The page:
The Omega retreated towards the monumental landmark. It was three stories with roman columns, arched windows, a glass dome and statues at the corners of the buttresses. The streetlights threw a splash of yellow over everything. People retreated from the building. They jogged across the lawn in all directions and disappeared. Tam and Rand slowly edged closer, though she had no clue what the next stage of the grand plan might be.
The street was made up of restaurants and stores, strangely broken up at regular intervals with terraces of homes. It might have been a clean and homely place, if a bit eerie, before unidentified bloodstains and scorch marks appeared everywhere.
Somebody became visible in a doorway, watching the action. Tam stopped to study him. But he turned and saw her before she thought to hide properly. The man jumped in fright and rounded on her with some kind of flamethrower. He was too far away to harm them. They looked at each other in a short stand-off.
“Human,” said Tam. But Wrecks were talking now. She had to make more sense. She waved at him and stepped out into the light. “Hi, my name’s Tamara. I’m not a Wreck, I promise.”
The guy answered in a tone that was gravelly but full of humour. “Well shit on me, where the heck did you come from?”
“Did you see the helicopter?” said Tam.
“Oh, yeah,” said the jocular goatee. “Thought we were in for a rescue.”
She and Rand went to introduce themselves. She checked the shadows for Wrecks. So did her new companion. He was in his fifties, with a long wrinkled face and amazing goatee that was six inches long and cut square at the end. Tam took in his rig. Looked like an arc welder, complete with a tank of oxygen on his back. The business end was extended by two feet of aluminium piping stitched to the nozzle with Duck tape.
Rand apologised for METMA’s behaviour. The guy brushed it off. “Listen, we can talk all night once we fight our way out of this fresh hell,” he said.
“That’s an Omega Rex,” Tam said.
“What in blazes?” said the veteran. “Some kind of tag team thing now?” The term Omega Rex, and what it implied, were completely new to him. Tam tried to keep it short. The Blob was, after all, still on the prowl just a few hundred yards away.
“It’s Wrecks that have torn themselves up,” said Tam. “It’ll grab you and swallow you whole if it can. It can be harmed the same way as ever.”
The guy’s eyebrows raised and he looked Tam up and down. “Oh, you’re the expert,” he said. “I’ve just got to get you to Forward.”
He led them towards the Museum, or whatever it was, but diverted to the left between two buildings. The whole town was laid out in an absurdly spacious manner, like an old western town that was built with a whole lot of money. They stalked to the shadow of a pickup. They checked the surroundings. They moved again, quickly, to the next cover. It was an assured advance.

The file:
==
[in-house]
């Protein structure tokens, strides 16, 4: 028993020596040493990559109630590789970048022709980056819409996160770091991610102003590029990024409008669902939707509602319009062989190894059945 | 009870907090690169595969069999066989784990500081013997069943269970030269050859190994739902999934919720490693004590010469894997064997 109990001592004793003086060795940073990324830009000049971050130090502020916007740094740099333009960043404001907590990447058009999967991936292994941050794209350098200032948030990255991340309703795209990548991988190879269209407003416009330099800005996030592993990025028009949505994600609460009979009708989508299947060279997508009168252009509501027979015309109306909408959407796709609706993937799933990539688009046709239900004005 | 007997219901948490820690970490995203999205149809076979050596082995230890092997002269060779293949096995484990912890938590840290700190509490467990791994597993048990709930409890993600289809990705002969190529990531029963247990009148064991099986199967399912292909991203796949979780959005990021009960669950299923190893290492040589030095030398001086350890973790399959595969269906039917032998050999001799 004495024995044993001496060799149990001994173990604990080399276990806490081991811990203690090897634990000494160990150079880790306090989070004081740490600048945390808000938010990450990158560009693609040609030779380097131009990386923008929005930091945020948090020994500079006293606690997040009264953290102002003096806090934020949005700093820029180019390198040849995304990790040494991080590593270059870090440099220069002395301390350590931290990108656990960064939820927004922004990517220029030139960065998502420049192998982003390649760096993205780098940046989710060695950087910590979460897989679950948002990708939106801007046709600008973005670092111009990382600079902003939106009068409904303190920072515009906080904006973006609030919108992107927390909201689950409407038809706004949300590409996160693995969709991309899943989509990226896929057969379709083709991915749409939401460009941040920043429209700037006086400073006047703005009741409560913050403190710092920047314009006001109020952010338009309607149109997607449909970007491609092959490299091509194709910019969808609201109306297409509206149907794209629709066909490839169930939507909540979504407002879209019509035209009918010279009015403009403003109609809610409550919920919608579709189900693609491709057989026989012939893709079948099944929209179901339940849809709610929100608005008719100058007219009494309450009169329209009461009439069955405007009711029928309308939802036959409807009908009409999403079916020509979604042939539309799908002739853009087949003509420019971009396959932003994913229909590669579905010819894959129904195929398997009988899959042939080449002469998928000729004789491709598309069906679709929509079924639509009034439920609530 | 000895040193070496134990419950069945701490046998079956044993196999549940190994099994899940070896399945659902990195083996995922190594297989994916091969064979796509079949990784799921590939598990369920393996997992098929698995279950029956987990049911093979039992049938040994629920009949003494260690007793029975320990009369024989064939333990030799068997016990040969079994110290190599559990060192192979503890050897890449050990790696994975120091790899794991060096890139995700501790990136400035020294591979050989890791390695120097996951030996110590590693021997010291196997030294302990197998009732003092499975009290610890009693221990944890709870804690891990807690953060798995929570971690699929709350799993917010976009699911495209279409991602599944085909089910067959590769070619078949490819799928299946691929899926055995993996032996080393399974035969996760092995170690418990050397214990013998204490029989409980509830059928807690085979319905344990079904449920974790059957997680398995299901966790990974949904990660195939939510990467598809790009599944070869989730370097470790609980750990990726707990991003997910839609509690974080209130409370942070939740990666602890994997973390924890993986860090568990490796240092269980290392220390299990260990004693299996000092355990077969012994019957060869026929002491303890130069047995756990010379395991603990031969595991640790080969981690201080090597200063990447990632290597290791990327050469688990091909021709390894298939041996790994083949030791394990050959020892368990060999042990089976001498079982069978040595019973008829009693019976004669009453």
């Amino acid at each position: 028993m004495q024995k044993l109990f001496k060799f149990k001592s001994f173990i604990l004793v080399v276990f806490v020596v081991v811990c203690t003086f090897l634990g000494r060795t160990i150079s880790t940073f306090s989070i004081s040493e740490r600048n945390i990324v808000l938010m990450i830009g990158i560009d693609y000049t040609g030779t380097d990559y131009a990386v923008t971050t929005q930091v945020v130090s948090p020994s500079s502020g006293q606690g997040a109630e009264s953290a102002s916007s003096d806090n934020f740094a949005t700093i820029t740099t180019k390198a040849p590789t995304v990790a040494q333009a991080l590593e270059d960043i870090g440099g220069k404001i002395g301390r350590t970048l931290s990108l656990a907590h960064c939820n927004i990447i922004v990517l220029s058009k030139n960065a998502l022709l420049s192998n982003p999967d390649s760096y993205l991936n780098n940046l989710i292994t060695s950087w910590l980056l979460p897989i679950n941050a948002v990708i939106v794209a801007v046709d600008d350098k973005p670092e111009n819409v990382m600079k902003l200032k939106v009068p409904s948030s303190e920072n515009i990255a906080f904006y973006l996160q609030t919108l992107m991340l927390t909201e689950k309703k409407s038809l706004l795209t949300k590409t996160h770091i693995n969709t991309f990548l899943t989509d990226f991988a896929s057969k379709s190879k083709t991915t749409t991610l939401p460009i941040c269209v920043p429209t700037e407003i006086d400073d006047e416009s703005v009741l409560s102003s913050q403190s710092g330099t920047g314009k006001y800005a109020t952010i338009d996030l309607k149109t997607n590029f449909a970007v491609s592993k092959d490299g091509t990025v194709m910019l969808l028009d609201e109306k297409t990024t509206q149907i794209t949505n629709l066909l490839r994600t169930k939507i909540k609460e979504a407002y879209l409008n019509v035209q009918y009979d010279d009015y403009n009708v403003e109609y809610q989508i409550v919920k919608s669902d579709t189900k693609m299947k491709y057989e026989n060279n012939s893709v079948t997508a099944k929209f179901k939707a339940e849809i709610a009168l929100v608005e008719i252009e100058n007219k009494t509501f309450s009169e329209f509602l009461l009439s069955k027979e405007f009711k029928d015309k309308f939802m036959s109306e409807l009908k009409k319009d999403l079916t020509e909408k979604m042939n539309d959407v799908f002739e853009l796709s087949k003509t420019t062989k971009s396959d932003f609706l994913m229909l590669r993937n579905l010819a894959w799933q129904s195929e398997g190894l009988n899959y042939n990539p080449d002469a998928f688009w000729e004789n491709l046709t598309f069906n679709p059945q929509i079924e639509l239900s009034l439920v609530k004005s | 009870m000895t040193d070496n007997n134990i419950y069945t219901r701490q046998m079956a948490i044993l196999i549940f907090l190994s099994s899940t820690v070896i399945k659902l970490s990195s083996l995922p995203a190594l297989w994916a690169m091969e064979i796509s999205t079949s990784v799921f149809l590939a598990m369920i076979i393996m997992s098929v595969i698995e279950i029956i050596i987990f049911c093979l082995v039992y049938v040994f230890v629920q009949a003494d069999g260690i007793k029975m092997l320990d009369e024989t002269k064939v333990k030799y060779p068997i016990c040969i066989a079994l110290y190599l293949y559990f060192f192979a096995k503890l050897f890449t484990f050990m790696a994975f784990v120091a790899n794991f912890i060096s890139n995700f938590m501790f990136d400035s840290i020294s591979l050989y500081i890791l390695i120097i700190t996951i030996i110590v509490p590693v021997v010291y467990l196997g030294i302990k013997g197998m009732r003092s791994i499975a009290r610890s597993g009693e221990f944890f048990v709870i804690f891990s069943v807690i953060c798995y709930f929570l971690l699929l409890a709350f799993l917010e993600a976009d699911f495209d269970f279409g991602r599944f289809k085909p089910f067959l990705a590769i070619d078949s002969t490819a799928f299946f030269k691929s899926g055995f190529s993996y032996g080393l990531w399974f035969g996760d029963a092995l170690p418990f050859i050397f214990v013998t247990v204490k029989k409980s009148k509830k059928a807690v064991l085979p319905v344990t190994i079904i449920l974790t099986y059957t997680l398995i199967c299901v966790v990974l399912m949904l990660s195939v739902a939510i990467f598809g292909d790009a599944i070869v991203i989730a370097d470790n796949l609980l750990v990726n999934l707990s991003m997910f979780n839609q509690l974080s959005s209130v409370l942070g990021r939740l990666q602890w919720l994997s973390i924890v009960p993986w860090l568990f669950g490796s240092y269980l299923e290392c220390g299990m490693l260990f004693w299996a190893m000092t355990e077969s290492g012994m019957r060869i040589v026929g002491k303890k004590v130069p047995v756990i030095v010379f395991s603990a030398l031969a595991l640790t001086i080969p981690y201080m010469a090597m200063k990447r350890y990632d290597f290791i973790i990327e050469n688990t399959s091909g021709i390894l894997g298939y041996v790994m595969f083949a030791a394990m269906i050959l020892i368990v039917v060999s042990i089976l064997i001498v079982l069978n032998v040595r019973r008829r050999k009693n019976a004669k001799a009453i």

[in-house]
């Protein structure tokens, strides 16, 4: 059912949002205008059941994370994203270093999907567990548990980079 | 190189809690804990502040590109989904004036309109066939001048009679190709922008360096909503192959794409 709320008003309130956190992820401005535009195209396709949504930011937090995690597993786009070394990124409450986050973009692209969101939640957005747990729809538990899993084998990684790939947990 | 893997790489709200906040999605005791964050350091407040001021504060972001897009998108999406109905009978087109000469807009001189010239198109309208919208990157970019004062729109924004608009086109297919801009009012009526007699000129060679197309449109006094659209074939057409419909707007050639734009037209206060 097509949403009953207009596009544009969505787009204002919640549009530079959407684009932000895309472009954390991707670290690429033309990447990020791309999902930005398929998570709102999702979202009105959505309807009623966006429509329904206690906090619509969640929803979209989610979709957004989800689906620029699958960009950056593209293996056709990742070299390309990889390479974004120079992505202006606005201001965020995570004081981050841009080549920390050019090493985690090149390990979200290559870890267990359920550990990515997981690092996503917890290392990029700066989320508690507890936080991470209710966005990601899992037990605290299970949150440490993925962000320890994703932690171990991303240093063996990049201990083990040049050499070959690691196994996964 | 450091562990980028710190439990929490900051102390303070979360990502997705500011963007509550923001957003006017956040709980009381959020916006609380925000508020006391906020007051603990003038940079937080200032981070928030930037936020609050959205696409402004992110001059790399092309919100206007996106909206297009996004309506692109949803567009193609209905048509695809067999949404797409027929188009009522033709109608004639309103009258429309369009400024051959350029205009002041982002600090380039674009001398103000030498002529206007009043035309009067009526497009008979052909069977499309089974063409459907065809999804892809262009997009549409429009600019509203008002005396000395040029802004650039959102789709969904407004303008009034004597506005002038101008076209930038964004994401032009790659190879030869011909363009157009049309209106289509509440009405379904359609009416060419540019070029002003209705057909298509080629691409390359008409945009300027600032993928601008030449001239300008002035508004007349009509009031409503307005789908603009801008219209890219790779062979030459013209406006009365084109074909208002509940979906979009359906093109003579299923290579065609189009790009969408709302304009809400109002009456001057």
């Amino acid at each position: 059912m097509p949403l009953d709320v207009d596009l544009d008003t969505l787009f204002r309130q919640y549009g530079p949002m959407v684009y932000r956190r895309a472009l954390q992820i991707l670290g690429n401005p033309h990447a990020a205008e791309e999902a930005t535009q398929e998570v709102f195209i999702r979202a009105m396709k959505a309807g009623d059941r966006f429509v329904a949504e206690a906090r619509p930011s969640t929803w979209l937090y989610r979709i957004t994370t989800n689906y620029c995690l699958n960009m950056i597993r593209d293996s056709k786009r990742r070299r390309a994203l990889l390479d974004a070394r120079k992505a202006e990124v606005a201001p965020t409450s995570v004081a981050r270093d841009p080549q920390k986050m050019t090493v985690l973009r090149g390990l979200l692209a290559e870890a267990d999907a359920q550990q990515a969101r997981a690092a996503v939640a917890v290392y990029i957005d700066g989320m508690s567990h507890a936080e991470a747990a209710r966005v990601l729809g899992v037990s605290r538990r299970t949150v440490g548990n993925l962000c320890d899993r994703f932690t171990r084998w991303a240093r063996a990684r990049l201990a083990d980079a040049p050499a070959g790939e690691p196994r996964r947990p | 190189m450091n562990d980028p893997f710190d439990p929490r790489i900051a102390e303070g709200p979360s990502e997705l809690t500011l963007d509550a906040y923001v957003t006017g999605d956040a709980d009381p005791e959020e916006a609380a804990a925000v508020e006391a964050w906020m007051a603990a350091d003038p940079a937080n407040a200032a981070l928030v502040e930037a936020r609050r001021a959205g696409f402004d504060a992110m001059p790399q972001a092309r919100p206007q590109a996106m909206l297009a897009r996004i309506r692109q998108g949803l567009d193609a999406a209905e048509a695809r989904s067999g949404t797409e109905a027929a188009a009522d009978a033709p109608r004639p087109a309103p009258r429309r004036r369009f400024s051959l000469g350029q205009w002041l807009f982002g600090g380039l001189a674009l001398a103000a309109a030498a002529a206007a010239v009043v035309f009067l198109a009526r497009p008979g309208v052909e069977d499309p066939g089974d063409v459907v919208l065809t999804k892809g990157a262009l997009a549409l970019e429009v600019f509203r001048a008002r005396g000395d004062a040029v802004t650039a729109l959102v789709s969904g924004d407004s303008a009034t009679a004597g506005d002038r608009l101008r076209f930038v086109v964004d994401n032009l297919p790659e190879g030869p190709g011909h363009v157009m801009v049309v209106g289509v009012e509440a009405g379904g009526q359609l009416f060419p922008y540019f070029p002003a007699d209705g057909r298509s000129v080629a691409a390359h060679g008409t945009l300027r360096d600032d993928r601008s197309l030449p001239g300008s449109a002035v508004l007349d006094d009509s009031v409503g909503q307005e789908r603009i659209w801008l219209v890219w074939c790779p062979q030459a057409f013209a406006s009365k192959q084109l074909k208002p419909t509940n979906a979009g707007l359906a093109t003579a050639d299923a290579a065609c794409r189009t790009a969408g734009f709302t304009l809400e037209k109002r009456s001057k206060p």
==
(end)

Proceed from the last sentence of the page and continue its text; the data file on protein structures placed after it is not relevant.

They approached a huge square structure that was hard to define. They came to a pair of a glass doors. It was a gym or sports centre. As they approached, two shadows said “One-two-three,” and Goatee Veteran said, “Four-five-six.” There were two men guarding the door. They greeted Goatee by name. His name was Clement.
Through a Reception area, into a basketball court. Holy shit. It smelled of war. And the floor was blackened, in some cases collapsed or blown up. There were pieces of clothing and debris everywhere. A sandbag outpost stood either side of the door at the other end. Clement went straight through the door.
They went up a stairway, through a narrow corridor fashioned from filing cabinets. The hall lights were blinkered to only shed light straight down. Through another door, into a kitchen. There, a tiny army worked on explosives made from bleach, sulphur, iron filings, aluminium, and bottles of all kinds of shit from a school chemistry room. It stank like Hell’s stables. Half a dozen people put militaristic pride into pouring their prized chemicals into pipettes, funnels, scales and wads of aluminium foil. They greeted the newcomers with a surreal round of loud and friendly “Howdys”. Tam noticed that most of them, or more accurately all of them, seemed to be retirement age plus.
There was a breakfast counter and a partition. Behind it sat a narrow, bald man with an old roadie t-shirt. His eyes were hooded. He shook his head sombrely as he heard something whispered by a messenger in a leather jacket.
“If it’s about that pile of horseshit,” Clement interrupted, “I’ve got the news desk right here.” He pointed at Tam, who felt a bit sheepish.
“Well, thank you, Lord,” said the bald man, His expression turned radiant. “I was about to have a heart attack.”